gold investment, silver investment

Precious metals investment terms A to Z

Accredited Investor

Some kinds of investments are restricted to "accredited investors". See what it means and if you meet "accredited investor" requirements.

Read more
Alan Greenspan

Alan Greenspan was born in 1926 in New York City. He received his Ph.D. in economics from New York University in 1977. Before his career at the Fed, Greenspan worked both in private and public sector. In particular, he run Townsend-Greenspan & Co., Inc., a consulting company. He also worked as an adviser for Richard Nixon’s 1968 presidential election campaign and was a Chairman of the Council of Economic Advisers under President Gerald Ford.

In 1987, President Ronald Reagan nominated Greenspan as a successor to Paul Volcker as the Fed Chair. He took office on August the 11th, 1987 and remained in that role until January 31st, 2006, when Ben Bernanke succeeded him. He served five terms through the administrations of four America’s presidents. It was the second-longest tenure in the position (behind William McChesney Martin).

Read more
Algorithmic trading

Algorithmic trading, used mostly by institutional investors and large hedge funds, utilizes advanced mathematical tools developed by traders to forecast the most probable moves in the markets, and to initiate trades.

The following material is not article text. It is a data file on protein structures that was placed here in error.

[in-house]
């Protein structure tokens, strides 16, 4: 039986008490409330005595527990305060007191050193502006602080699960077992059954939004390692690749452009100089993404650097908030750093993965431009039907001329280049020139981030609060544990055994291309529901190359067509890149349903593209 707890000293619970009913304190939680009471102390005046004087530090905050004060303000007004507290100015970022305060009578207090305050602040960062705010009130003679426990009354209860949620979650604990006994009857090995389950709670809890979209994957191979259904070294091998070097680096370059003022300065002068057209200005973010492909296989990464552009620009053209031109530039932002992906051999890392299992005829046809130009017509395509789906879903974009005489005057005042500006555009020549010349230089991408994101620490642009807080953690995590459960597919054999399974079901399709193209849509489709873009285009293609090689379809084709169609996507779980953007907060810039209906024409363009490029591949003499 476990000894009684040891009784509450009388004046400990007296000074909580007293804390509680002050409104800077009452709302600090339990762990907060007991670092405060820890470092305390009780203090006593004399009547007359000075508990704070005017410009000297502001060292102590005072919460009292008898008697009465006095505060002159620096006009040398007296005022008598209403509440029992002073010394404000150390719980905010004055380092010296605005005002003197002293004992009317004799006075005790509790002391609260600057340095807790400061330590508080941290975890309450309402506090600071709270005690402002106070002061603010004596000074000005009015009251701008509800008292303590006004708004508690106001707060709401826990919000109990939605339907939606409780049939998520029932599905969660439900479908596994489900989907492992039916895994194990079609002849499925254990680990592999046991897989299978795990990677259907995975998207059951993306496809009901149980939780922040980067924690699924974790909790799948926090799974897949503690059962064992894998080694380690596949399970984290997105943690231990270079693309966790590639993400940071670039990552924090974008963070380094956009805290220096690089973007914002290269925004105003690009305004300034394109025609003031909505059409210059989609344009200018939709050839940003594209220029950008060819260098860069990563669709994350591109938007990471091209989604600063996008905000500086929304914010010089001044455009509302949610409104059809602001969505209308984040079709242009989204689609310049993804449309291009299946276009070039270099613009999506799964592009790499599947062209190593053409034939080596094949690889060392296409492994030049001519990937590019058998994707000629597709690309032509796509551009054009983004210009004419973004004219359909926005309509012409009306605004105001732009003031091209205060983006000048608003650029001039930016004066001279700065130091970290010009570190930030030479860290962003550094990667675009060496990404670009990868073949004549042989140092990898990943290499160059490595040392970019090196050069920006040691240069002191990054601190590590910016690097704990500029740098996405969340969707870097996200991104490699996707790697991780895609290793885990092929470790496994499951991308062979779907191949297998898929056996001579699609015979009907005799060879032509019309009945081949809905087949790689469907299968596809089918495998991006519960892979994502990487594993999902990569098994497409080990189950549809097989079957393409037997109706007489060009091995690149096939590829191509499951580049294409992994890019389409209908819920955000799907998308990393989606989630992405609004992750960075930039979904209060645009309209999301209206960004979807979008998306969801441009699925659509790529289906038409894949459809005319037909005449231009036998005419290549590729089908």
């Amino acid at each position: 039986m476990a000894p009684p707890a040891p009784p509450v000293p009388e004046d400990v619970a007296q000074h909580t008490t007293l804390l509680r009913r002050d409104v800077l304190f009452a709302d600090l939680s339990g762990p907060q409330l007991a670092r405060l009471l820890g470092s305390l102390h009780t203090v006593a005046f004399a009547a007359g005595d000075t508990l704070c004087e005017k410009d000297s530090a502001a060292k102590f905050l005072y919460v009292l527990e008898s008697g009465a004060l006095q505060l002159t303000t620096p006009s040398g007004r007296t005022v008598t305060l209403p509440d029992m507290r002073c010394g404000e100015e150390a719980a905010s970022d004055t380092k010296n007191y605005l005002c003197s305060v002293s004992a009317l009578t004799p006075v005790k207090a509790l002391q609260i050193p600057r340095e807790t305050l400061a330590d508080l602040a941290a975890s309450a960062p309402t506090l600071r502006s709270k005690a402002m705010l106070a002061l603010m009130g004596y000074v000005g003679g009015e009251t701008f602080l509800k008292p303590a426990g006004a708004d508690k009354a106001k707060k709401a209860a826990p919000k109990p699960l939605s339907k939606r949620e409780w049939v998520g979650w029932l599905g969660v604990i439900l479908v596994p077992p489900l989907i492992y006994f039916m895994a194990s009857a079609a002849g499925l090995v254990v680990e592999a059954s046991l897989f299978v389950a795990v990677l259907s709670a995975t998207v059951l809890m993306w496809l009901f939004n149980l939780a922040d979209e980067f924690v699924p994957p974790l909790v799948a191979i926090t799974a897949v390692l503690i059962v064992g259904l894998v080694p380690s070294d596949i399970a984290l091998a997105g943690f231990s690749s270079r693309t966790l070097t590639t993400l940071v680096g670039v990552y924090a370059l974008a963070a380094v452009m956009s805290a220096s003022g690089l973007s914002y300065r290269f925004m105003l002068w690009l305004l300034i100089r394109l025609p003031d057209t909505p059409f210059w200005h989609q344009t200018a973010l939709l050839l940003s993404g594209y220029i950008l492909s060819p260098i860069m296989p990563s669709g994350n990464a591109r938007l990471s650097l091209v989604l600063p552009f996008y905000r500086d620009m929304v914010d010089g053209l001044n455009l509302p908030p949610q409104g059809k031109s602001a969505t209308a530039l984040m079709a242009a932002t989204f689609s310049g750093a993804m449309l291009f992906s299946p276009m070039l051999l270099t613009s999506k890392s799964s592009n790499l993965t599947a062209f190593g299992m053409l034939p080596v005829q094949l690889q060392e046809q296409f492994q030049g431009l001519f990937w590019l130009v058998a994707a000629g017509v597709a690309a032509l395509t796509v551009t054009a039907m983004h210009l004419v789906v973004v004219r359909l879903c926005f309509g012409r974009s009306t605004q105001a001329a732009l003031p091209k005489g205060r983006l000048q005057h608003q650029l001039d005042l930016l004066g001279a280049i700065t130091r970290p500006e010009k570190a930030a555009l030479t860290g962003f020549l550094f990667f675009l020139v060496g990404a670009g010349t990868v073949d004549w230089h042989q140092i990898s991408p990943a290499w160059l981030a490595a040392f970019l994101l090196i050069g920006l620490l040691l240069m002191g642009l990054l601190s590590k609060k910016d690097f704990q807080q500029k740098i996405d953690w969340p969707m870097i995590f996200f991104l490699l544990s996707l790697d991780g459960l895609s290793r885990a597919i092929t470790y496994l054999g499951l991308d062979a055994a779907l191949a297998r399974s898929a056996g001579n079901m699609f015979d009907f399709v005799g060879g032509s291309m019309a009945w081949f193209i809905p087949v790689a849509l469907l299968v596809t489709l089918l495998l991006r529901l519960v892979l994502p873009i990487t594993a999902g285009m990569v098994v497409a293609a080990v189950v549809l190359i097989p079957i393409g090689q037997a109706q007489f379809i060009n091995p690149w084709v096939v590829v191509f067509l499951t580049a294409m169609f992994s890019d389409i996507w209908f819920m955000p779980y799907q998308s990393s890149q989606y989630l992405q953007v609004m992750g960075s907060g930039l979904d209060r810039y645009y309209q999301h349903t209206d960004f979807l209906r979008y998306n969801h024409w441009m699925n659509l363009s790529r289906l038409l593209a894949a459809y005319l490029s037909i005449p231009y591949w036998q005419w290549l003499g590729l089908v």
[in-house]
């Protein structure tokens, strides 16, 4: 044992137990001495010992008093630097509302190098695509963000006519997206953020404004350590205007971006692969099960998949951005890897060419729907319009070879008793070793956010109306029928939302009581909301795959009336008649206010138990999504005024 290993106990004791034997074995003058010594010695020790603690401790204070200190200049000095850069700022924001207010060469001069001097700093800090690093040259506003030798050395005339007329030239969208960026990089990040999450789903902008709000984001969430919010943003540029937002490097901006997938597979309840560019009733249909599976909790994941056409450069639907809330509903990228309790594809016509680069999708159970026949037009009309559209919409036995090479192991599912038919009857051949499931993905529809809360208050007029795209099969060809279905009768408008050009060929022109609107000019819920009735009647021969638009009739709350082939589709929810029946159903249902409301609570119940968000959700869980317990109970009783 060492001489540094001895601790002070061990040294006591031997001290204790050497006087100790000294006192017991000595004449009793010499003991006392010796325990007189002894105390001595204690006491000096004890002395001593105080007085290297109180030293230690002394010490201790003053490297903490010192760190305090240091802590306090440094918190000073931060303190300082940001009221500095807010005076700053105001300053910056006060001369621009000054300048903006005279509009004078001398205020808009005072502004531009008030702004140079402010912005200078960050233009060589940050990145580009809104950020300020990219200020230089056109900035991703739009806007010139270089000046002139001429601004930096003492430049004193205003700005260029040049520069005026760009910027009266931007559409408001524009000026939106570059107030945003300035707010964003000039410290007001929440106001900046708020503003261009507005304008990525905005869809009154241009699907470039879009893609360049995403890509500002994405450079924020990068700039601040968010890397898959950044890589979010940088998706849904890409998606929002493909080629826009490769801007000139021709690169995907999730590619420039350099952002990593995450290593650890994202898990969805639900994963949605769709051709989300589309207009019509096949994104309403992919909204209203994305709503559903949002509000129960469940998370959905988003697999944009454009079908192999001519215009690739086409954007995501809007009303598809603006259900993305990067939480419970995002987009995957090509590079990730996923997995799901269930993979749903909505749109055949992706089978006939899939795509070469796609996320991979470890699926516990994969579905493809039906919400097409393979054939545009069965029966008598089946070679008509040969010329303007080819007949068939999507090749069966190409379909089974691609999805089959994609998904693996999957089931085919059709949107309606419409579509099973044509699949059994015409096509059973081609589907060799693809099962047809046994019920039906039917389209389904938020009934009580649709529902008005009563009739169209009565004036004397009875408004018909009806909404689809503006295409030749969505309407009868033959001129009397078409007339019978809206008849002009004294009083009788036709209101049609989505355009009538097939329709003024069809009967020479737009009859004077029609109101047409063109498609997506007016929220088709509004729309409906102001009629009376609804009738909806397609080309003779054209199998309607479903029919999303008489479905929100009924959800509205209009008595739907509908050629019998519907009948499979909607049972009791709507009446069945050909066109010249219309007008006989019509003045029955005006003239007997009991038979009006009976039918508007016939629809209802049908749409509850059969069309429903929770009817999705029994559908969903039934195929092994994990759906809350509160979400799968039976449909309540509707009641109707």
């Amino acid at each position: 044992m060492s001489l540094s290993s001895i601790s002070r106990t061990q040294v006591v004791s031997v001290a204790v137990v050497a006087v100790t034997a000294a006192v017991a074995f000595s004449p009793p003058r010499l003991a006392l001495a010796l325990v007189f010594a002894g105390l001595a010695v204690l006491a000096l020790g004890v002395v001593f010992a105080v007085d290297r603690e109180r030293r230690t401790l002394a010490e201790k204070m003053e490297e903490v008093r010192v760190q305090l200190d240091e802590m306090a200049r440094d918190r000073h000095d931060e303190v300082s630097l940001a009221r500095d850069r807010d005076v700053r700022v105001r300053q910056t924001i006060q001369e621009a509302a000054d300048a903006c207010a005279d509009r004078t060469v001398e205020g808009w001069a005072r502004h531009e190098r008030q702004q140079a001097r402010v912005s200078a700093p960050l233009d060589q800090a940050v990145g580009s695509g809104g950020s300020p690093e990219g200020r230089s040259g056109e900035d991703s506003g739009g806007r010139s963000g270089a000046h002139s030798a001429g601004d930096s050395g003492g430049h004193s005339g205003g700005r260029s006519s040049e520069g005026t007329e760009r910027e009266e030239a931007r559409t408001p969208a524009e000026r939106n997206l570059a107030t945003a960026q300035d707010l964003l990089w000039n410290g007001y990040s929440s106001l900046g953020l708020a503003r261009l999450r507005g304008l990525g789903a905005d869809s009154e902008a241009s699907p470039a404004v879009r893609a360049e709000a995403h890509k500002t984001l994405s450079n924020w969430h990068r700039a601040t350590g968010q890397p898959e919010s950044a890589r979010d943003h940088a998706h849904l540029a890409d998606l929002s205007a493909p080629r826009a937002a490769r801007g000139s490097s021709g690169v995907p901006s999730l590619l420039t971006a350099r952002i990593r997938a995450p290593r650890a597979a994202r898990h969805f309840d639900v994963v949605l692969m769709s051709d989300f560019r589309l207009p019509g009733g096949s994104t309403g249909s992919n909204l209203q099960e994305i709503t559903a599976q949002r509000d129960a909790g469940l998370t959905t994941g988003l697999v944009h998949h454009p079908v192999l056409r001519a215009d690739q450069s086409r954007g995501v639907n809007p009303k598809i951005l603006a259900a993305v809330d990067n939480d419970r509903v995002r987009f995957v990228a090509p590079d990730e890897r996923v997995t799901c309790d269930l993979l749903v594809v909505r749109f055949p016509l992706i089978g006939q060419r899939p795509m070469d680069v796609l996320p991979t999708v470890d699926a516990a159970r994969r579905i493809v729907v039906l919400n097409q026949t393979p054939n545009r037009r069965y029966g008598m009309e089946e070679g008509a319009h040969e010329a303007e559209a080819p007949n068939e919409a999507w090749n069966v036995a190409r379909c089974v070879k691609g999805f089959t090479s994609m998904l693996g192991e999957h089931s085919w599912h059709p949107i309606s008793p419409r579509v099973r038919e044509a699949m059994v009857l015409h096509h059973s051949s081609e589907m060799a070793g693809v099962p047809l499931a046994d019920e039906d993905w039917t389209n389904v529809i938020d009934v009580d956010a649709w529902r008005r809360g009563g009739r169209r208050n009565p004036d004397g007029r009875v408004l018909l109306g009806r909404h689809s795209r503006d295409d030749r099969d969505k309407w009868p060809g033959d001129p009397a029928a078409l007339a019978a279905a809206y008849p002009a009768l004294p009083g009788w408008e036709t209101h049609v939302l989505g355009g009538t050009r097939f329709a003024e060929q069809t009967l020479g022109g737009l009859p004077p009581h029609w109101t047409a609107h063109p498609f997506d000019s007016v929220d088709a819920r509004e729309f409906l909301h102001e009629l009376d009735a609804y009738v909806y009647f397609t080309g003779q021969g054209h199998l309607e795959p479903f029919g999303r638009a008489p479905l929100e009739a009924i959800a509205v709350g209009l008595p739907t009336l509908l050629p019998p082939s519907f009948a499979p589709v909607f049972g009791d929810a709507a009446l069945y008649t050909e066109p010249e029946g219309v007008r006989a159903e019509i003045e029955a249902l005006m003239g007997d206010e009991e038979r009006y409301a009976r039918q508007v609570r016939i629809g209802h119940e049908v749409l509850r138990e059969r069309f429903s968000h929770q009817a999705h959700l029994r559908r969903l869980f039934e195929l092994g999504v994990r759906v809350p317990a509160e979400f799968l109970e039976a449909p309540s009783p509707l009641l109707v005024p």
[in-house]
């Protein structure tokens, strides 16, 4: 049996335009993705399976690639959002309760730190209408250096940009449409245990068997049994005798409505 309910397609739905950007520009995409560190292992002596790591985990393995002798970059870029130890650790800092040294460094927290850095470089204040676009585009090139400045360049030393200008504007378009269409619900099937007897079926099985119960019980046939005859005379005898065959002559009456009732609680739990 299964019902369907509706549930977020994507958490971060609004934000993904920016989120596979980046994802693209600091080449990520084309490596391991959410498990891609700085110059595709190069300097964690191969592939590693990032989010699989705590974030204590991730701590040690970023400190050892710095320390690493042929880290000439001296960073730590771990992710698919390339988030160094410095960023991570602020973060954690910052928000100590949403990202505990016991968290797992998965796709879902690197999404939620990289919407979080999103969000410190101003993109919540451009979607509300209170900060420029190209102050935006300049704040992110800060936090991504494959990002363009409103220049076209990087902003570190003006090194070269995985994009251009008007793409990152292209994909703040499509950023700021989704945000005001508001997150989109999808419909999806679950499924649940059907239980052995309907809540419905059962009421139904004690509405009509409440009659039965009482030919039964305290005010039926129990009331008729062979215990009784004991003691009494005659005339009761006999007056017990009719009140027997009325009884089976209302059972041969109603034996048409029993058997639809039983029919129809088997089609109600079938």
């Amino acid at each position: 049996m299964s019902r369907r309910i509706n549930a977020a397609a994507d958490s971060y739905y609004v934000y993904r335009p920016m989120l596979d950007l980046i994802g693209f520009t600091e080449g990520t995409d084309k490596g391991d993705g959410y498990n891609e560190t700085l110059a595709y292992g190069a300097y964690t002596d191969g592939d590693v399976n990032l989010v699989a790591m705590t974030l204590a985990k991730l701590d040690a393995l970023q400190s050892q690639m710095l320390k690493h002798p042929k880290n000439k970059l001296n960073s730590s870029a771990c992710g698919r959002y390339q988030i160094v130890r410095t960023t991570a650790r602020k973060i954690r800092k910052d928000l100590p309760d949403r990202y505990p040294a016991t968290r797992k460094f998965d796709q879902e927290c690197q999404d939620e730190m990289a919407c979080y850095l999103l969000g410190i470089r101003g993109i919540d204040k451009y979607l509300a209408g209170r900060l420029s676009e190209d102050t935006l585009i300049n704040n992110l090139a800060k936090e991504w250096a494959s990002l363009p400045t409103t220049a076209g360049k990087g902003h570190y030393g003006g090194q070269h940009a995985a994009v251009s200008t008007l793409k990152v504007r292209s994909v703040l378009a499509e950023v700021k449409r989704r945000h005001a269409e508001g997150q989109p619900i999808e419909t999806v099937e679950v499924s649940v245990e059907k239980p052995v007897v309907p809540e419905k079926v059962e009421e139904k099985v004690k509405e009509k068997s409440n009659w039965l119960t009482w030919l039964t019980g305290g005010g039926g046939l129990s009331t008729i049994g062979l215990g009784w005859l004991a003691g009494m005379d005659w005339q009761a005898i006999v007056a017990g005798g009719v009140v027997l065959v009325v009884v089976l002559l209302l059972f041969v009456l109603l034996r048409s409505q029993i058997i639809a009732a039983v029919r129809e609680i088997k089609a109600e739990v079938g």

Read more
Analyst

Analyst is an individual whose primary function is a deep examination of a specific subject. Gold analysts study factors influencing the price of gold by various methods and try to predict future moves. Naturally, the best gold analysts are more accurate than other.

Read more
Asian financial crisis

The Asian financial crisis in the late 1990s with devaluation of local currencies caused unexpected havoc in global markets, with a domino effect, including a crisis in Russia, declines in stock markets around the world, and the fall and bailout of the U.S. hedge fund Long Term Capital Management (LTCM).

Read more
Asset swap

Asset swaps are seen to be both cash market instruments and credit derivatives in the financial markets. They are similar in structure to plain vanilla swaps and the difference between the two instruments is in the underlying swap contract. Plain vanilla swaps exchange fixed and floating interest rate products whereas asset swaps exchange fixed rate investments such as bonds which pay a guaranteed coupon rate with floating rate investments such as an index. Asset swaps are used to alter the cash flow profile of a bond.

Read more
Austrian School

The Austrian School is one of the schools of economic thought. Due to its methodological individualism, it is situated in opposition to the mainstream economics, which is based on large aggregates and mathematical models. The Austrian school was founded in 1871 with the publication of Carl Menger’s Principles of Economics, developing the marginalist revolution in economic analysis. Since it early representatives lived in Vienna, the term ‘Austrian School’ was coined, but its influence spreads across the world.

Read more
Authorized Participant (AP)